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Atlantic

Set 82

US Marine Corps

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All figures are supplied unpainted    (Numbers of each pose in brackets)
Stats
Date Released 1975
Contents Varying number of pieces
Poses 11 poses
Material Plastic (Medium Consistency)
Colours Green, Blue
Average Height 24 mm (= 1.73 m)

Review

None of the Atlantic World War II range is ever likely to win any awards, but compared to some of the others in the range these US figures are not too bad. The poses include many of the usual types plus some more interesting examples. Chief amongst these are the two soldiers who are planting a flag. When put together they look like this, which is obviously inspired by the famous flag-planting scene during the capture of Iwo Jima, though a flag this small would not be visible from very far. The rest of the poses are nothing spectacular but also not particularly realistic. The second figure in the top row would have been much better simply by making him face the direction he is going rather than looking at us, and the soldier at the end of the second row on all fours does not make for a useful pose, even though naturally soldiers were often on the ground during a firefight. Also the man holding the bazooka is doing just that - supporting it, but making no attempt to actually fire it (perhaps because it has no trigger etc.).

The men's uniform includes the long leggings which were phased out later in the war, but in other respects is a simplified representation of the uniform worn by many US troops in all theatres. All are very lightly equipped, though for some reason many have a pistol, which was reserved mostly for officers and those handling heavy weapons.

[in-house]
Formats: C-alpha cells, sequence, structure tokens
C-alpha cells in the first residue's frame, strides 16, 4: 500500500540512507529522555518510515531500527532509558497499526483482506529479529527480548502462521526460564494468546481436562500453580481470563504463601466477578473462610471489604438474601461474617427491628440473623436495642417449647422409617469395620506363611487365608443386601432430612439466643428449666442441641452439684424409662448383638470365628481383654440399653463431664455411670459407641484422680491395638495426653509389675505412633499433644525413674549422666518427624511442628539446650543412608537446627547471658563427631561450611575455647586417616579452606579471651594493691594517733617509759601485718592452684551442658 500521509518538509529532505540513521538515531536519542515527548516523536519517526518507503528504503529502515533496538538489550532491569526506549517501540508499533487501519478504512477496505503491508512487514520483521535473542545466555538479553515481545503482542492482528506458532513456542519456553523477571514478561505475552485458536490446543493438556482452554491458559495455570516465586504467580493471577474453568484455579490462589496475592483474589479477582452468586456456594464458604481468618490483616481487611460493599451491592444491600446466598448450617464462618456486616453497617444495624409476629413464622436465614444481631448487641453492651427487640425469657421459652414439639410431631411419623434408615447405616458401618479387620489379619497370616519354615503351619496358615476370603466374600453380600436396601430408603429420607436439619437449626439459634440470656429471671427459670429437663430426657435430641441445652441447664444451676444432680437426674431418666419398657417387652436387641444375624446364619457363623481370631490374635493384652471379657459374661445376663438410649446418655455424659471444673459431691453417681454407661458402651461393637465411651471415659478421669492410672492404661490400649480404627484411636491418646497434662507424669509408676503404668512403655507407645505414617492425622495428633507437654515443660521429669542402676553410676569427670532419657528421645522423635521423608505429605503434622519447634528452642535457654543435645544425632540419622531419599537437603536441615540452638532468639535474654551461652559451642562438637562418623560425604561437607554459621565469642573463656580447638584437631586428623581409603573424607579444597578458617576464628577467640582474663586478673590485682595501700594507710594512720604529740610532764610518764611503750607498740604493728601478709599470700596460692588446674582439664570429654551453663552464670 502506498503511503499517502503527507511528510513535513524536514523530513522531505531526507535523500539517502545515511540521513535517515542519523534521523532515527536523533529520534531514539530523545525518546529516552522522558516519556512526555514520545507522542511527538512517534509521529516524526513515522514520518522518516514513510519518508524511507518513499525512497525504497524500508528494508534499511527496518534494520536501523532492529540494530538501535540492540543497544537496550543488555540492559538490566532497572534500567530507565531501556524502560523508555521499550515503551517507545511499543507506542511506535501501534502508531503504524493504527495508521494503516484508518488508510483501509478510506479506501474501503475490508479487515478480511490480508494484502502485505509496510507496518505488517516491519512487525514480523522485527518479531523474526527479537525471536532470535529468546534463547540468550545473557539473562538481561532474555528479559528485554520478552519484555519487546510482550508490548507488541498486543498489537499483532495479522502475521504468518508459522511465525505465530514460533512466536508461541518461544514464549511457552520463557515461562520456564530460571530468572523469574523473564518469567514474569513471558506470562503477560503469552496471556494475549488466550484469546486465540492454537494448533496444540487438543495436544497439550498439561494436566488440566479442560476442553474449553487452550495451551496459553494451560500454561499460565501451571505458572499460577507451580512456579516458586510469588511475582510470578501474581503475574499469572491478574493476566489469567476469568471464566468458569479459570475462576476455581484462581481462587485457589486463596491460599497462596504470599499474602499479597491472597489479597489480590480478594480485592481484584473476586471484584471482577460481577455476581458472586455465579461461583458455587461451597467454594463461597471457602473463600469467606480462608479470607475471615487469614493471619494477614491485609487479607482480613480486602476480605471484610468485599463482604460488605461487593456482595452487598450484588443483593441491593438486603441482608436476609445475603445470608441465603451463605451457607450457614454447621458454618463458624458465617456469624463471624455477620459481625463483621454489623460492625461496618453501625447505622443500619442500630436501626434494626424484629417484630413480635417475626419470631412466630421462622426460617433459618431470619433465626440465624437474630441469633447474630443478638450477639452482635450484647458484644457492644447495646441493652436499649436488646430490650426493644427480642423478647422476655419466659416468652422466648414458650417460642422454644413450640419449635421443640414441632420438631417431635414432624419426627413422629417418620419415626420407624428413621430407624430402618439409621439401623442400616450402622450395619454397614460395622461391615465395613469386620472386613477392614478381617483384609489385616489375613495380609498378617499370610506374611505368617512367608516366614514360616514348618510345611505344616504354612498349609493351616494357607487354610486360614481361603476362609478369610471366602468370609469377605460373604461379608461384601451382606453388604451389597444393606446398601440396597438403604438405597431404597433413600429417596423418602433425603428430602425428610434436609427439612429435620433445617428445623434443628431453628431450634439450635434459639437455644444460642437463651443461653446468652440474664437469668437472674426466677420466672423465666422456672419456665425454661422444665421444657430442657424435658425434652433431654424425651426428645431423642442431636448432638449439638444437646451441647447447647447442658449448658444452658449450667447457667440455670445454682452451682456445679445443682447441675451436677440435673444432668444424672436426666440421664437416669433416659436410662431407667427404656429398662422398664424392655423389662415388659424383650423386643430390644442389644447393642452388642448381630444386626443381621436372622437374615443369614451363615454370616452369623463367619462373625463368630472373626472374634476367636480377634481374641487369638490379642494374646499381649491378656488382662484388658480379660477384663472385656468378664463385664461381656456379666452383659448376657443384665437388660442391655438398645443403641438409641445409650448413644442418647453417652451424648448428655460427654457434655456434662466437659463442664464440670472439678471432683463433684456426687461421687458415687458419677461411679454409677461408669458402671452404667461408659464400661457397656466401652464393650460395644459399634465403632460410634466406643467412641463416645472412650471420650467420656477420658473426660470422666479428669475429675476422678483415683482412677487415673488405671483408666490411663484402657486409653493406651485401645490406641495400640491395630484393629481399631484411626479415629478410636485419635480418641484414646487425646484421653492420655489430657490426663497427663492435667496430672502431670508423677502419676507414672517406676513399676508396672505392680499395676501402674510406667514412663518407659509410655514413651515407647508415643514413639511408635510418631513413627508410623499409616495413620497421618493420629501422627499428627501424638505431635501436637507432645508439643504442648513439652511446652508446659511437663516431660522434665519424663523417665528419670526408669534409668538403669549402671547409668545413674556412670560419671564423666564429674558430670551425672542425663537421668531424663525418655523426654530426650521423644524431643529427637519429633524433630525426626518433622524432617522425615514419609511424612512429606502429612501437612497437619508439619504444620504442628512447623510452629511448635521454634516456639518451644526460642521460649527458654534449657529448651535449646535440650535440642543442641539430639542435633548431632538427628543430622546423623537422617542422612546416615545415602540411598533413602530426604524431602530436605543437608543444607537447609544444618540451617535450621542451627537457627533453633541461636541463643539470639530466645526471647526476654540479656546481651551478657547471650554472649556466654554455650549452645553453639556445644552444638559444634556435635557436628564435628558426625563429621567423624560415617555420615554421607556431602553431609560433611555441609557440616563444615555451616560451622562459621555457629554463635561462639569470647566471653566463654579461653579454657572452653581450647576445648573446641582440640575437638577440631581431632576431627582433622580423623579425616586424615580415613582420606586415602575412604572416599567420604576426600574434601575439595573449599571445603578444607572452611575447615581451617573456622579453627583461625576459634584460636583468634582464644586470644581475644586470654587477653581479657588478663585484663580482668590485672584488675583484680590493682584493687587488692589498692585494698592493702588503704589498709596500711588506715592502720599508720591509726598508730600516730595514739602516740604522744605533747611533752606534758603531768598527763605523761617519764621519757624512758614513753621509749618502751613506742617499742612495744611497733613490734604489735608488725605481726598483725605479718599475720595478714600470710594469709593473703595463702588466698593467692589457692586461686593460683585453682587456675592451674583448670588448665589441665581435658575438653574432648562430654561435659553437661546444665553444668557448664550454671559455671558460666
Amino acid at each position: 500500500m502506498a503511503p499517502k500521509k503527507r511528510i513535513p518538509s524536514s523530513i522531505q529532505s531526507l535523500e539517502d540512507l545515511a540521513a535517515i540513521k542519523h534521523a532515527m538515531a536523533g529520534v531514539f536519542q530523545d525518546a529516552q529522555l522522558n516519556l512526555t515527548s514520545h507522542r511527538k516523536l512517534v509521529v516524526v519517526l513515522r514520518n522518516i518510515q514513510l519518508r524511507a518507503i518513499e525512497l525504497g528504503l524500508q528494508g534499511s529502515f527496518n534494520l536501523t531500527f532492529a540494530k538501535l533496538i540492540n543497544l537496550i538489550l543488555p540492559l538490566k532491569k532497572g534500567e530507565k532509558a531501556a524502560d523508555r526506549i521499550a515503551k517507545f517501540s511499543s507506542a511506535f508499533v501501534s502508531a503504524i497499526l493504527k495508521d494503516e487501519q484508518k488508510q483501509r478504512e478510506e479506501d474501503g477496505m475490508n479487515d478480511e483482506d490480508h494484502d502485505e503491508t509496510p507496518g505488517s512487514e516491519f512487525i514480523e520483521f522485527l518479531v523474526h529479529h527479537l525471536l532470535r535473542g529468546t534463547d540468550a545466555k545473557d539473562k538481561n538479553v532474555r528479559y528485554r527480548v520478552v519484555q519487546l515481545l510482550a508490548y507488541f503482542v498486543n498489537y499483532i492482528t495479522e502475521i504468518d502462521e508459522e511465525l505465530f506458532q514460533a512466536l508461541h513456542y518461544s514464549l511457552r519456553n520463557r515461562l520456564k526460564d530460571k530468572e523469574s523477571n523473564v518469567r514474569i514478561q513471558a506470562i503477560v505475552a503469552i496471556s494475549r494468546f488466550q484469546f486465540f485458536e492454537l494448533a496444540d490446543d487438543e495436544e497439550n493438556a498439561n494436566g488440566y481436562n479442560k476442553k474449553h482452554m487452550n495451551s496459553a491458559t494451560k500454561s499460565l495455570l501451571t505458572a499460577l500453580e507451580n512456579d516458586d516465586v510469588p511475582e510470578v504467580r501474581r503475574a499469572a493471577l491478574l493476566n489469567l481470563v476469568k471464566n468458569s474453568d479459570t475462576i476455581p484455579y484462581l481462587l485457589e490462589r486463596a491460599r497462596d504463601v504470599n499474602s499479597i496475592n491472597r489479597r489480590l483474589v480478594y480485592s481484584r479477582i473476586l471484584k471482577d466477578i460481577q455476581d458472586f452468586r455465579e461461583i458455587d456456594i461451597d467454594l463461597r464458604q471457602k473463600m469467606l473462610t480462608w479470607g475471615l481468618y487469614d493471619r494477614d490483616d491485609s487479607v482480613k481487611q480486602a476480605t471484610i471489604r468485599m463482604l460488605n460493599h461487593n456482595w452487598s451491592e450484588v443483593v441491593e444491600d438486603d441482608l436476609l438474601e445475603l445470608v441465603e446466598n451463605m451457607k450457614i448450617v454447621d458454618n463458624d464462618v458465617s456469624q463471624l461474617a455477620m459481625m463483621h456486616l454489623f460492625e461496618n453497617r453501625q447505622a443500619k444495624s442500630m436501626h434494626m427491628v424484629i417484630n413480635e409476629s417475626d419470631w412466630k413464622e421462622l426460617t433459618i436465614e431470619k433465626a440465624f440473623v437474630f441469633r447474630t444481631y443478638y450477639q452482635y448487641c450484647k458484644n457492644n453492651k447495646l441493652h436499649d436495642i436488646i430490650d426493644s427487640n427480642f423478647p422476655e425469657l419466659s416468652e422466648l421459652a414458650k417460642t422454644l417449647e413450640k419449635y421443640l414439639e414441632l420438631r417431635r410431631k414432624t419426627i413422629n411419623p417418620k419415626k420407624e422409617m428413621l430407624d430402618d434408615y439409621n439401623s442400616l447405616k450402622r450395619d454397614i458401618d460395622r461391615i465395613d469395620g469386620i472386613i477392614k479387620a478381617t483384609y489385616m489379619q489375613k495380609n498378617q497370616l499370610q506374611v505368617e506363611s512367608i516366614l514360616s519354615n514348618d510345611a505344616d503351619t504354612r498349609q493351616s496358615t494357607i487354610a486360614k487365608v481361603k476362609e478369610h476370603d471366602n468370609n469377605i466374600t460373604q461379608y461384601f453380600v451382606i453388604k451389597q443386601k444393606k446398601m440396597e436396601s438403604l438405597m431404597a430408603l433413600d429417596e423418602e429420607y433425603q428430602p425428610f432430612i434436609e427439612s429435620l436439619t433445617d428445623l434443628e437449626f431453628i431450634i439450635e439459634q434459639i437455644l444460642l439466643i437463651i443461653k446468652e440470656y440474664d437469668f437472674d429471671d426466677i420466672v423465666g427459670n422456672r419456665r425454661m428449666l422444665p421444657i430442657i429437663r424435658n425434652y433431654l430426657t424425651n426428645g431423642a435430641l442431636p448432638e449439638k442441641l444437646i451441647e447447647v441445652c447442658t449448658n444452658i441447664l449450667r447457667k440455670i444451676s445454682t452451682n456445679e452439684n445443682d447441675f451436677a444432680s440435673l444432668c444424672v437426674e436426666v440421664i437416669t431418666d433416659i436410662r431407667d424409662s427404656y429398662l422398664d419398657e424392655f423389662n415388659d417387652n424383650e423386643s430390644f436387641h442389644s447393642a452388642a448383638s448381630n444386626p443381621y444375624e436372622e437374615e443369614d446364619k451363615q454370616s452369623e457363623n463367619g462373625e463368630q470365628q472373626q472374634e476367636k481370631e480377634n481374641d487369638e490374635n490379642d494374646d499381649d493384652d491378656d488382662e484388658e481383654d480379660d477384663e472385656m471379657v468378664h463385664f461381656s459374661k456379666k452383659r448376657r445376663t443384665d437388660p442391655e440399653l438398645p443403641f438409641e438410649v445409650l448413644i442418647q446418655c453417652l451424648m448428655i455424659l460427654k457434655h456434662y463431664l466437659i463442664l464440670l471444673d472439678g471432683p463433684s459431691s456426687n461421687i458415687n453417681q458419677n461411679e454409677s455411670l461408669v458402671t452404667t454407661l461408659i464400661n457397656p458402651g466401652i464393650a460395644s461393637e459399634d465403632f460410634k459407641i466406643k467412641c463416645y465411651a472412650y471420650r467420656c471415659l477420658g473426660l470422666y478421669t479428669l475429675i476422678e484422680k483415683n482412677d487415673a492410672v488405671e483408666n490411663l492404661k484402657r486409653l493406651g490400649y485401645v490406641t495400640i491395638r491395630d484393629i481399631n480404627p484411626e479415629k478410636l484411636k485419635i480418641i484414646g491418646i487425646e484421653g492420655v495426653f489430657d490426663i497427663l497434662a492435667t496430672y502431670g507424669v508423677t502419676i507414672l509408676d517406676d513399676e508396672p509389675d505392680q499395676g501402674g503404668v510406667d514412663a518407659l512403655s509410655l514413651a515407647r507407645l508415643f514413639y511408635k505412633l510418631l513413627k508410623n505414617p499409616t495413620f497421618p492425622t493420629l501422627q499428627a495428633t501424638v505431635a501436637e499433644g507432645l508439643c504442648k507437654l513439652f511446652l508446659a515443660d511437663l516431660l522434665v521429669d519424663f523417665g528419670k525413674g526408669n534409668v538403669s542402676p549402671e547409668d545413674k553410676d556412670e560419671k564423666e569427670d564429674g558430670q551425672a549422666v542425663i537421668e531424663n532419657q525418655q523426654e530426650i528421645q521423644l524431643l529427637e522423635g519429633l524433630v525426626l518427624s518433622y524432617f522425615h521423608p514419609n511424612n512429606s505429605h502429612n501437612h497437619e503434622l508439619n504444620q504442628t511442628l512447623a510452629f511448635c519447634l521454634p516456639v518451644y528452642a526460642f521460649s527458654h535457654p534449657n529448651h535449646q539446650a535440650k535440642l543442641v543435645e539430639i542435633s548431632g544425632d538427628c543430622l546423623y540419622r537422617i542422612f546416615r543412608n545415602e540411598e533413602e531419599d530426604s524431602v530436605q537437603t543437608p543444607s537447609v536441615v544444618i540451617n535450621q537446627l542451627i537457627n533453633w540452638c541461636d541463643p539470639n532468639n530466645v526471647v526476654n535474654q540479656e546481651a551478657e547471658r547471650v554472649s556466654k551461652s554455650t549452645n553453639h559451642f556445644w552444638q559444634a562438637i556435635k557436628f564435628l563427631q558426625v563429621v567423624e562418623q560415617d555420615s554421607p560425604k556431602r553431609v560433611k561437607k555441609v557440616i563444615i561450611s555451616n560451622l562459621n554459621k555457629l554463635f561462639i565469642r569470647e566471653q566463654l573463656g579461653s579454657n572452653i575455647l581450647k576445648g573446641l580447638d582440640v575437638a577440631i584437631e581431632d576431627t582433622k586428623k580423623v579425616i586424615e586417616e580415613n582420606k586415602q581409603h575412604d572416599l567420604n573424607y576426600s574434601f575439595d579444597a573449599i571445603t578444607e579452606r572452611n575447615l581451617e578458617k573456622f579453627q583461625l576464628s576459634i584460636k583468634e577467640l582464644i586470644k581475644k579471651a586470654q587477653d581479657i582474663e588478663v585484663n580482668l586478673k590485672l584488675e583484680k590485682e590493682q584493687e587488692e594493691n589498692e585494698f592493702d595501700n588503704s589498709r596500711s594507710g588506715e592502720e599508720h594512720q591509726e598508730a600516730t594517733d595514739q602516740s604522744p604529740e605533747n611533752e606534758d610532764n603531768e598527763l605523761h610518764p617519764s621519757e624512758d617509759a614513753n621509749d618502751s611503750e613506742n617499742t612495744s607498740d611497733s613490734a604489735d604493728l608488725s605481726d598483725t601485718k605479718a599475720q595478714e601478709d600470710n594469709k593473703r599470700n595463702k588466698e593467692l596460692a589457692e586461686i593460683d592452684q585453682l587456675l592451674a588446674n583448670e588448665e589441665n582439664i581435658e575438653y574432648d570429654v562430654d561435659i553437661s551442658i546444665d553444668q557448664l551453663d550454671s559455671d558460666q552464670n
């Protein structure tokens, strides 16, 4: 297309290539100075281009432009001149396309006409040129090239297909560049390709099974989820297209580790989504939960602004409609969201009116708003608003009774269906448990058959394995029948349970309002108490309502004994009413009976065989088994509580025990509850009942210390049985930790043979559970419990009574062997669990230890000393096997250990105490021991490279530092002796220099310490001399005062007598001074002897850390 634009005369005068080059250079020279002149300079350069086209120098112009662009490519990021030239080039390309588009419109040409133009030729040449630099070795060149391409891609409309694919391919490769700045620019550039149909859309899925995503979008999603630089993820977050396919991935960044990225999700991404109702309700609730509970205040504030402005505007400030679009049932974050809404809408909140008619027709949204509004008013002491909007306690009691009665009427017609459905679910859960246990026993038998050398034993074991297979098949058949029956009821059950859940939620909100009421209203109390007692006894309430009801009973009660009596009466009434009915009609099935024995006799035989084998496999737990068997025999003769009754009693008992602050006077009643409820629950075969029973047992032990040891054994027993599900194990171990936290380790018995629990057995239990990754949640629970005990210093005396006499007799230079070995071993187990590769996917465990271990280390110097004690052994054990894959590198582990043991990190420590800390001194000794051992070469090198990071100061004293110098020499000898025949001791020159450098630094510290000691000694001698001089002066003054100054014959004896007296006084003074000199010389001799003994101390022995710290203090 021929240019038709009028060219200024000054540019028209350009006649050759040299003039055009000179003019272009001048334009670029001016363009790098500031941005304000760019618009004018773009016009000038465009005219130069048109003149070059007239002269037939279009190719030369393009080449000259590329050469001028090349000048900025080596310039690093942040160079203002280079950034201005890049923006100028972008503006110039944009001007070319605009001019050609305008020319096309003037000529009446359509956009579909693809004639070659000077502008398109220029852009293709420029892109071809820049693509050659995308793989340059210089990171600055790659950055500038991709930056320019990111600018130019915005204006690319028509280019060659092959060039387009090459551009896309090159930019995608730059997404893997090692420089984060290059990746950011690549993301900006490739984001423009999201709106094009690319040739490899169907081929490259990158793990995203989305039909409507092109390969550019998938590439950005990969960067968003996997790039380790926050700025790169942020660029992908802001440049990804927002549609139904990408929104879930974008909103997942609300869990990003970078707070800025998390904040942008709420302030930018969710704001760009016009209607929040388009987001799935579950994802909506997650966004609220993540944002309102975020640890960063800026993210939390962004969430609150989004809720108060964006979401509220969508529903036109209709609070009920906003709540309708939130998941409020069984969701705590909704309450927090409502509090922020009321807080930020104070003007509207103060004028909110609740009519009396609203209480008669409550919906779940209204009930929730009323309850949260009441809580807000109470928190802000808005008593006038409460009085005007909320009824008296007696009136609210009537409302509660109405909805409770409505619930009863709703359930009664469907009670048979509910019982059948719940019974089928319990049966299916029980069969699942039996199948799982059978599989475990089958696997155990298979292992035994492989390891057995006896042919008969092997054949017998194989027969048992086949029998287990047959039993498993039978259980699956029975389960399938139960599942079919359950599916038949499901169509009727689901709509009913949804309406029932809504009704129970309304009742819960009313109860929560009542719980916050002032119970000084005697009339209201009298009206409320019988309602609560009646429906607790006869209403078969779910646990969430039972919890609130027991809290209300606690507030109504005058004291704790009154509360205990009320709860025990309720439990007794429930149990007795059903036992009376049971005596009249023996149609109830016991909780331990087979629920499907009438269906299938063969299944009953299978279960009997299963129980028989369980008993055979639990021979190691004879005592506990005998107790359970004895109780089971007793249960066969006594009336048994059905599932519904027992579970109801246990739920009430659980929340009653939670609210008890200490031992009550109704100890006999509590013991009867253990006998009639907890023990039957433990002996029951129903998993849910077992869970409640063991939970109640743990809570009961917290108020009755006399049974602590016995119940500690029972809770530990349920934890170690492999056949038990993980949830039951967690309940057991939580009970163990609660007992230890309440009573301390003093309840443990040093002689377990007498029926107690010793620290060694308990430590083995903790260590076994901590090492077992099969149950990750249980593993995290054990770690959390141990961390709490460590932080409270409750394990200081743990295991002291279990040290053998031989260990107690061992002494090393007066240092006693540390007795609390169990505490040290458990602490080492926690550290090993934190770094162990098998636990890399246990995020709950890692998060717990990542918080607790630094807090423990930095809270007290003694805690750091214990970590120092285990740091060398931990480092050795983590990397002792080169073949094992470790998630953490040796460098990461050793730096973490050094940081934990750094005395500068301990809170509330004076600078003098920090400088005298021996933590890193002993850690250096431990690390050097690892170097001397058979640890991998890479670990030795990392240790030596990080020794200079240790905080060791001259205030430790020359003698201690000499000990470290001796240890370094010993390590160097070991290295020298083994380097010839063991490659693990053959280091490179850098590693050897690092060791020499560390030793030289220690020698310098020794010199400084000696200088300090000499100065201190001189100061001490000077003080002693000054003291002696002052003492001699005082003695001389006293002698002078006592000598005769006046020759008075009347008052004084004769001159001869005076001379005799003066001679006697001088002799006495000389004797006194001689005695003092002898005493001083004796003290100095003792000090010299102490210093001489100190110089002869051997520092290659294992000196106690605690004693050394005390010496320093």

Weaponry is a rifle in most cases, though there is one man with a Thompson sub machine gun, and another with the famous bazooka anti-tank gun. This last weapon is supplied separately, but fits in to the hands of its owner quite well. Nonetheless both this and all the other weapons are lacking much detail and are greatly simplified.

Inevitably with Atlantic sets there are some problems with flash and marks where the plastic was injected into the mould. The standard of sculpting is really not especially bad, though the over-simplified clothing and kit is the main problem. The bazooka man has been provided without a base, which seems pointless and merely makes him quite unstable. While he will stand by himself, once the bazooka is added he is unbalanced and will not stand at all. Such a problem could have so easily be solved by simply giving him a base, which would have also made him the same height as his comrades. There are many sets of US infantry and/or marines which are considerably better than these, and for most purposes it is those that you should consider before even contemplating this poor collection.

Ratings

Historical Accuracy 6
Pose Quality 5
Pose Number 7
Sculpting 5
Mould 6

Further Reading
Books
"American Web Equipment 1910-1967" - Crowood (Europa Militaria Series No.33) - Martin J Brayley - 9781861268327
"Infantry Weapons of World War II" - David & Charles - Jan Suermont - 9780715319253
"The US Army in World War II (1) The Pacific" - Osprey (Men-at-Arms Series No.342) - Mark Henry - 9781855329959
"The US Army in World War II (2) The Mediterranean" - Osprey (Men-at-Arms Series No.347) - Mark R Henry - 9781841760858
"The US Army in World War II (3) North West Europe" - Osprey (Men-at-Arms Series No.350) - Mark Henry - 9781841760865
"The World War II GI" - Crowood - Richard Windrow - 9781847970336
"US Army Uniforms of World War II" - Stackpole - Shelby Stanton - 9780811725958

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